Brazil

The CIPAVE is a network of support around schools in the state of Rio Grande do Sol, which works to prevent and respond to bullying, school violence and other issues affecting the learning climate in schools. CIPAVE was first developed in the city of Caixias do Sul (2013), where schools formed an internal commission involving different stakeholders to discuss issues affecting the school community, and established partnerships with local actors such as the police, fire departments, and non-governmental organisations (NGOs). Implemented across the state in 2013, the training and implementation of the internal commissions became a state priority in 2015. The commissions work on issues such as conflict resolution, forming a regionalised support network and planning actions in collaboration with different members of the school community. At the state level, the Secretariat of Education works with other government departments to provide guidance on issues that affect the school climate, and with schools to identify negative behaviours, their causes and frequency, and to take preventative action. Schools register the incidents that occur in the community on the programme’s website, and the state uses this information to invite partners to develop projects in schools. In 2020, the state launched the CIPAVE+ platform to facilitate monitoring and collaboration.

State-level data from 2019 suggests the preventative actions developed under CIPAVE have contributed to a 65% reduction in violent incidents since 2015. School leaders have highlighted preventative actions – drawing on conflict resolution approaches such as peace circles and restorative circles – as key success factors (Federal Ministry of Education of Brazil, 2019[6]). Many of these actions have continued in the context of the COVID-19 pandemic, with activities moving online when schools closed. For example, a restorative justice programme organised in partnership with the police provided mediation training for students via distance learning.

Further reading: CIPAVE (n.d.[7]) O que são as CIPAVEs? [What are CIPAVEs?], CIPAVE, https://cipave.rs.gov.br/o-que-e (accessed on 4 May 2021).

In the early stages of the COVID-19 pandemic, the Brazilian state of Maranhão collaborated with the non-profit organisation Education Laboratory (Laborarório de Educação) to develop an engagement strategy for parents and guardians of children in ECEC. The main aim of the strategy was to assist them in providing care for young children at home while ECEC centres were closed, particularly those from low-income families. With this in mind, the Maranhão Secretariat of Education consulted with the Laborarório de Educação who adapted their evidence-based family engagement curriculum for use across the state. Laborarório de Educação’s video, photo and audio content gives suggestions for transforming daily household discussions and interactions into learning opportunities without the need for additional resources. The use of a range of communication channels were key factors in the success of the strategy. The resources reached over 10 000 people within two weeks of the launch of the strategy.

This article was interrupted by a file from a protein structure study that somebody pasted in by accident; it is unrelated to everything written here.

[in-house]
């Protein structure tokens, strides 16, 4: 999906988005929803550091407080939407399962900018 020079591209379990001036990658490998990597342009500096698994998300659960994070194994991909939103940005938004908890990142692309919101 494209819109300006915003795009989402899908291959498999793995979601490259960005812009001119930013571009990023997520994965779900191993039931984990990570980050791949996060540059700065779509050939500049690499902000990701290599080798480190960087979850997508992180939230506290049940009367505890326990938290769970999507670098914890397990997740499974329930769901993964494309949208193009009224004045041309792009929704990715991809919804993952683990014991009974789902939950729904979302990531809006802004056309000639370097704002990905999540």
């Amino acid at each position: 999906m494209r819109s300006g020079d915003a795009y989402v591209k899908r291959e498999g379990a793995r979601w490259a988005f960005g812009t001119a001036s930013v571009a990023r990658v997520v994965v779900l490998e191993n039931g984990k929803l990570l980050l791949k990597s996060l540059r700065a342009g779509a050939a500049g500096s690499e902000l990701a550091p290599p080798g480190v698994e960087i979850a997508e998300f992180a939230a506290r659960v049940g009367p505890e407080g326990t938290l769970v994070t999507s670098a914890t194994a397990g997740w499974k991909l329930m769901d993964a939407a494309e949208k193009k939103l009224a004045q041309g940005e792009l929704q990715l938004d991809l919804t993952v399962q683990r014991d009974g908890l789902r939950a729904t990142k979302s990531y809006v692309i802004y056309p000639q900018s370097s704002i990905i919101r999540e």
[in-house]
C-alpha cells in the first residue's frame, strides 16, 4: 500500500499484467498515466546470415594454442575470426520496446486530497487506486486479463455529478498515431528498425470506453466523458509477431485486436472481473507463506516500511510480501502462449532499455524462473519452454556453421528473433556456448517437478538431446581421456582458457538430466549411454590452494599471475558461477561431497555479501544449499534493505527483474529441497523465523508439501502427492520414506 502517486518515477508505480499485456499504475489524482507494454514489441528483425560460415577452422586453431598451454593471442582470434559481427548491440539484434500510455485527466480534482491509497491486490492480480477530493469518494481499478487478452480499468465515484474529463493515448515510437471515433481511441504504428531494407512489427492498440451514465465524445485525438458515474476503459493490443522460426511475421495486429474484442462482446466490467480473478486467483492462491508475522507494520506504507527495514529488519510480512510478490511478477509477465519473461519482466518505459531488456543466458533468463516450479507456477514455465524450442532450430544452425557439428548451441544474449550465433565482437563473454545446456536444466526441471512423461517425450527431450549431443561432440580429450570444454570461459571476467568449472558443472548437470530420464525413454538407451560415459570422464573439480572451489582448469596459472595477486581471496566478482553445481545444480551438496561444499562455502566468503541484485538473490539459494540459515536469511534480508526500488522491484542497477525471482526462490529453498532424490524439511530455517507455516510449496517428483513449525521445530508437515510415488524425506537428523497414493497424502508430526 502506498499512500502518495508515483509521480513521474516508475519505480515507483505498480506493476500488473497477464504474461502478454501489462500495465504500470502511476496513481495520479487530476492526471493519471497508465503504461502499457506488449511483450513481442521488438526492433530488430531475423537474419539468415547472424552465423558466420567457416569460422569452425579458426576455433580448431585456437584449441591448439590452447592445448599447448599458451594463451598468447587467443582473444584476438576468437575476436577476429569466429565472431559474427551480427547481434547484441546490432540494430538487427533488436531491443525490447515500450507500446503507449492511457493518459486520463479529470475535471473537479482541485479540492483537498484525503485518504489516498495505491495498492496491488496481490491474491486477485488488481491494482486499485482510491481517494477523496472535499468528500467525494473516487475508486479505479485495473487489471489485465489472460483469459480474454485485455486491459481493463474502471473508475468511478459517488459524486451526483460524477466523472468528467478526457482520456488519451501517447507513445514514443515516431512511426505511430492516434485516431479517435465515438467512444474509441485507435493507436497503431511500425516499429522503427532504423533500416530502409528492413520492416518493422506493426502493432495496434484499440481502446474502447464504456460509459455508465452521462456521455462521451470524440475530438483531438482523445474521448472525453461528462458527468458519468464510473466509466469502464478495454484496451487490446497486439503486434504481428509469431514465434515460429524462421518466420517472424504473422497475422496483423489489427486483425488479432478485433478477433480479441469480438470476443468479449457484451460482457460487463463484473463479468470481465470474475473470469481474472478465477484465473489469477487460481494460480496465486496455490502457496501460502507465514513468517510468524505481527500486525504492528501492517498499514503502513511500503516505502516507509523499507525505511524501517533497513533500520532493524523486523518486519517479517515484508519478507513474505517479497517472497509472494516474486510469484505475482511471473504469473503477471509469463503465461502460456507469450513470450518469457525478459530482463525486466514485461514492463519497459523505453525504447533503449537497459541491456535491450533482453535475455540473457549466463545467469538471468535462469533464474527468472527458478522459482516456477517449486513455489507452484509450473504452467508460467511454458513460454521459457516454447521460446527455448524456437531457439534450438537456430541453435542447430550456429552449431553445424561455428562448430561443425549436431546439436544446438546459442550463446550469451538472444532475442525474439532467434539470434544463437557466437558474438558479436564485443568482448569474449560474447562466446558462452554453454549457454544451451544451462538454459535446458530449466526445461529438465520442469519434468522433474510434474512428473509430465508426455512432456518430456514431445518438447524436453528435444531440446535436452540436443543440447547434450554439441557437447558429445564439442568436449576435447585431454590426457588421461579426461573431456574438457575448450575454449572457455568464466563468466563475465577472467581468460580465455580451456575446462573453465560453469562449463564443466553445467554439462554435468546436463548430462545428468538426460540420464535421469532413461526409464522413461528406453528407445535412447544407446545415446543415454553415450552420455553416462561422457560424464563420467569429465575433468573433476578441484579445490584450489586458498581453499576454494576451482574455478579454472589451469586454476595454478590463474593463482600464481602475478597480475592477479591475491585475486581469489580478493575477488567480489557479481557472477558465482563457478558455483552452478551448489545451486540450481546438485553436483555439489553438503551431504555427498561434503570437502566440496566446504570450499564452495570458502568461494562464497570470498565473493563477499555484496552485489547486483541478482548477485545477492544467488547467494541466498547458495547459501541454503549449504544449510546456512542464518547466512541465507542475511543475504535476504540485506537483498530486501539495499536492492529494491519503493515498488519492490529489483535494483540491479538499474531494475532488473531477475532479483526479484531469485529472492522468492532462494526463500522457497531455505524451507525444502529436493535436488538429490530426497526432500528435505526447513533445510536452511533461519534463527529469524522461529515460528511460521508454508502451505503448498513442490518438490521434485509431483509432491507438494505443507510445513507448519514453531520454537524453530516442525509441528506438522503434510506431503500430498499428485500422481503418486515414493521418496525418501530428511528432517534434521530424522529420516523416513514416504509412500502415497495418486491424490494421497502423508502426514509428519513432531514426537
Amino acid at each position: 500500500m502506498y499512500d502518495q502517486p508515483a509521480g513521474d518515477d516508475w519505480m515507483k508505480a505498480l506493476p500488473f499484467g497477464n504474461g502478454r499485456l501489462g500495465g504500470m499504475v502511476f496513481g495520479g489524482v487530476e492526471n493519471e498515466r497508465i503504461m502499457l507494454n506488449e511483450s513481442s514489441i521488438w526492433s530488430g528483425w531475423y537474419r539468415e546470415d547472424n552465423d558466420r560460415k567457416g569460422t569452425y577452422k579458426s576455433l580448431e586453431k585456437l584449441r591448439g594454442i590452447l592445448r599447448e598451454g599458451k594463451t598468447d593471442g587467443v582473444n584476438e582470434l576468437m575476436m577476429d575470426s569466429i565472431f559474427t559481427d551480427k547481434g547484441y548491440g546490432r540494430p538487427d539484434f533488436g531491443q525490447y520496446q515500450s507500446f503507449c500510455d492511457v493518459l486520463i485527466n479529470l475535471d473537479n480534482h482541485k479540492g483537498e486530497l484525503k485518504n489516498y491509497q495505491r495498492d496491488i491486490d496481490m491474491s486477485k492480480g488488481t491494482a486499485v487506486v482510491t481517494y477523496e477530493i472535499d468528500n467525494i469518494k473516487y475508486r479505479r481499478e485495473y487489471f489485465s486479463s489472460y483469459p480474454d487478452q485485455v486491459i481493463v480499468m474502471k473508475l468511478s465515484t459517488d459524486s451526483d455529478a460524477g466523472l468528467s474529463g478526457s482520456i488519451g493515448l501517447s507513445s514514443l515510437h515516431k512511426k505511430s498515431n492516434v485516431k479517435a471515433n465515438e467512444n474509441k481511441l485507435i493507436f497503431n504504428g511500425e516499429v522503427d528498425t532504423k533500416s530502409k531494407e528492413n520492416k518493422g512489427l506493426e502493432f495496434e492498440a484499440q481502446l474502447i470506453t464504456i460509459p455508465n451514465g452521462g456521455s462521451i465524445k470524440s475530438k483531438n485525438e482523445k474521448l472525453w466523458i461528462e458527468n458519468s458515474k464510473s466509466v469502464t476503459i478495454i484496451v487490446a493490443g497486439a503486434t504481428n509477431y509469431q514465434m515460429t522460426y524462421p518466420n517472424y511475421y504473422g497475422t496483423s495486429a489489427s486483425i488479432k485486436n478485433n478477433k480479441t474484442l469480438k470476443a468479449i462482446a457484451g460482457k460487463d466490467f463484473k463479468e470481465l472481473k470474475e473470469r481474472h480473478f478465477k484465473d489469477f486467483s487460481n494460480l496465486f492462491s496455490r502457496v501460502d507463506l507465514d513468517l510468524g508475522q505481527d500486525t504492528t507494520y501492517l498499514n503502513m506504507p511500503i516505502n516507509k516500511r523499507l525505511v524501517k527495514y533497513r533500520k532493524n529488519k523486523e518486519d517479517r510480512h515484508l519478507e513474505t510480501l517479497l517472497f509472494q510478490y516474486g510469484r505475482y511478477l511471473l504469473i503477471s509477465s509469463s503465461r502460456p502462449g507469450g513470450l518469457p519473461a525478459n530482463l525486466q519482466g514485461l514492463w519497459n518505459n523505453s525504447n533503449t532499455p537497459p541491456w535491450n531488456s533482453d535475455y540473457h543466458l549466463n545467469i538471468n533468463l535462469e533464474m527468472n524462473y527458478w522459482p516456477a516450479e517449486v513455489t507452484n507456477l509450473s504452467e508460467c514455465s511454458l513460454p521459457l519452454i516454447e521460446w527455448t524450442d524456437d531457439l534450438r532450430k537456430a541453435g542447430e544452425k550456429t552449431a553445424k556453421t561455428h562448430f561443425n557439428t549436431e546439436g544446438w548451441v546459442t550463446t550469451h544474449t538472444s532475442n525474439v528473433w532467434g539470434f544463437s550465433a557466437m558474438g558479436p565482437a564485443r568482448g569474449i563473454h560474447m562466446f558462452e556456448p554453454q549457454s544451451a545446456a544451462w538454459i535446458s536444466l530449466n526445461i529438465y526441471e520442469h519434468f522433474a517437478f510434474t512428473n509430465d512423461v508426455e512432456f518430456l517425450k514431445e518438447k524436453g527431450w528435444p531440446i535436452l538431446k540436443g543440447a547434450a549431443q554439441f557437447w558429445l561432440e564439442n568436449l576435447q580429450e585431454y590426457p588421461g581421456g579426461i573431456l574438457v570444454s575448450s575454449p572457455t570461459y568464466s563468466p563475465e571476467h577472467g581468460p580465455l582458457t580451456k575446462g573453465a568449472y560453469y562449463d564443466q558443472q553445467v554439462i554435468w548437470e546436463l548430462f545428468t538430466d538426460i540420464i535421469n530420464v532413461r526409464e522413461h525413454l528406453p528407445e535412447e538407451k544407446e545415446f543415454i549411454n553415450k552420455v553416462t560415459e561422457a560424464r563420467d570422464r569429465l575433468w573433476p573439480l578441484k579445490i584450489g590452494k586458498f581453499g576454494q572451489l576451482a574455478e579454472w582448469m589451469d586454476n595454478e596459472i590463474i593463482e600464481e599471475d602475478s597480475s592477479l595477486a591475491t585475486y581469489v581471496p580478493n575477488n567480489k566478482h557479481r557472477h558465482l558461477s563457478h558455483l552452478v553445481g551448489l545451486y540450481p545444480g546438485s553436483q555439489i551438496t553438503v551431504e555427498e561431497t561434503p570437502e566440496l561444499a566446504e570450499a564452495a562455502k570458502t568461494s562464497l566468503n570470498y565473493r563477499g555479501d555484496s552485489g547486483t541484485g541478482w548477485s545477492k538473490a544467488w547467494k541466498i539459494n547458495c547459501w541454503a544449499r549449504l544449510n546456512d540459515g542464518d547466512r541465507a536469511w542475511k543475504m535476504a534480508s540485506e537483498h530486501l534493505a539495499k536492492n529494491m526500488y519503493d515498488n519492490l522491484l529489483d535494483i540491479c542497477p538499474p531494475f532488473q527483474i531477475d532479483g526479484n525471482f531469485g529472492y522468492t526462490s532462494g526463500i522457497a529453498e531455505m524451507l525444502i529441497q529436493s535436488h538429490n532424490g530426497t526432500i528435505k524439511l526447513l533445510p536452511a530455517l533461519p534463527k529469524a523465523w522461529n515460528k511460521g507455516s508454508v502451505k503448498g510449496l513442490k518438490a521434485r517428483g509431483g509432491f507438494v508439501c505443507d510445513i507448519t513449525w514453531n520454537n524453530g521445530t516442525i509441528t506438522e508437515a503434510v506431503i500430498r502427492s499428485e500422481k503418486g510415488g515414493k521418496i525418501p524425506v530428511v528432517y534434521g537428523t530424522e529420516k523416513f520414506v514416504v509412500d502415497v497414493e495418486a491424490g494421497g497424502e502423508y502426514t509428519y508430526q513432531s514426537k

Further reading: Paulet Piedra, N. and F. Reimers (2020[8]), Brazil: Educação Infantil no Maranhão (Early Learning in Maranhão), https://oecdedutoday.com/wp-content/uploads/2020/05/Brazil-Educacao-Infantil-no-Maranhao.pdf (accessed on 1 April 2021).

References

CIPAVE (n.d.), O que são as CIPAVEs? [What are CIPAVEs?], https://cipave.rs.gov.br/o-que-e (accessed on 4 May 2021). [7]

Federal Ministry of Education of Brazil (2019), Rio Grande do Sul reduz em 65% a violência nas escolas do estado [Rio Grande do Sul reduces violence in state schools by 65%], http://portal.mec.gov.br/ultimas-noticias/211-218175739/74691-rio-grande-do-sul-reduz-em-65-a-violencia-nas-escolas-do-estado-2 (accessed on 4 May  2021). [6]

OECD (2020), Learning remotely when schools close: How well are students and schools prepared? Insights from PISA, OECD Publishing, Paris, https://dx.doi.org/10.1787/3bfda1f7-en. [2]

OECD (2020), TALIS 2018 Results (Volume II): Teachers and School Leaders as Valued Professionals, TALIS, OECD Publishing, Paris, https://dx.doi.org/10.1787/19cf08df-en. [1]

OECD (2019), PISA 2018 Results (Volume II): Where All Students Can Succeed, PISA, OECD Publishing, Paris, https://dx.doi.org/10.1787/b5fd1b8f-en. [4]

OECD (2019), PISA 2018 Results (Volume III): What School Life Means for Students’ Lives, PISA, OECD Publishing, Paris, https://dx.doi.org/10.1787/acd78851-en. [5]

OECD (2019), TALIS 2018 Results (Volume I): Teachers and School Leaders as Lifelong Learners, TALIS, OECD Publishing, Paris, https://dx.doi.org/10.1787/1d0bc92a-en. [3]

Paulet Piedra, N. and F. Reimers (2020), Brazil: Educação Infantil no Maranhão (Early Learning in Maranhão), https://oecdedutoday.com/wp-content/uploads/2020/05/Brazil-Educacao-Infantil-no-Maranhao.pdf (accessed on 1 April 2021). [8]

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